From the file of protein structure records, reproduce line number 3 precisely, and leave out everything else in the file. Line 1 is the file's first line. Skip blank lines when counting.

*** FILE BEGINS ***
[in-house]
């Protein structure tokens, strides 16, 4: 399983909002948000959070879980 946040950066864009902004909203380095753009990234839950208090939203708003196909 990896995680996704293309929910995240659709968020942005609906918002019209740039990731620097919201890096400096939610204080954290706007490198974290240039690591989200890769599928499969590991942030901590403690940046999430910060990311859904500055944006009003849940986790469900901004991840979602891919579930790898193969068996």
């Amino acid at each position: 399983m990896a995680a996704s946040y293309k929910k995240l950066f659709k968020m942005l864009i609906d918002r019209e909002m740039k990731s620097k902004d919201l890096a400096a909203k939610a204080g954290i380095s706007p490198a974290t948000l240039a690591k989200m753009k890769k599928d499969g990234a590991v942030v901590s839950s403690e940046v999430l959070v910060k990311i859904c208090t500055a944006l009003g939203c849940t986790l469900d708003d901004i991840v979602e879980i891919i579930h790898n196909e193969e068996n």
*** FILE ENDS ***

């Amino acid at each position: 399983m990896a995680a996704s946040y293309k929910k995240l950066f659709k968020m942005l864009i609906d918002r019209e909002m740039k990731s620097k902004d919201l890096a400096a909203k939610a204080g954290i380095s706007p490198a974290t948000l240039a690591k989200m753009k890769k599928d499969g990234a590991v942030v901590s839950s403690e940046v999430l959070v910060k990311i859904c208090t500055a944006l009003g939203c849940t986790l469900d708003d901004i991840v979602e879980i891919i579930h790898n196909e193969e068996n």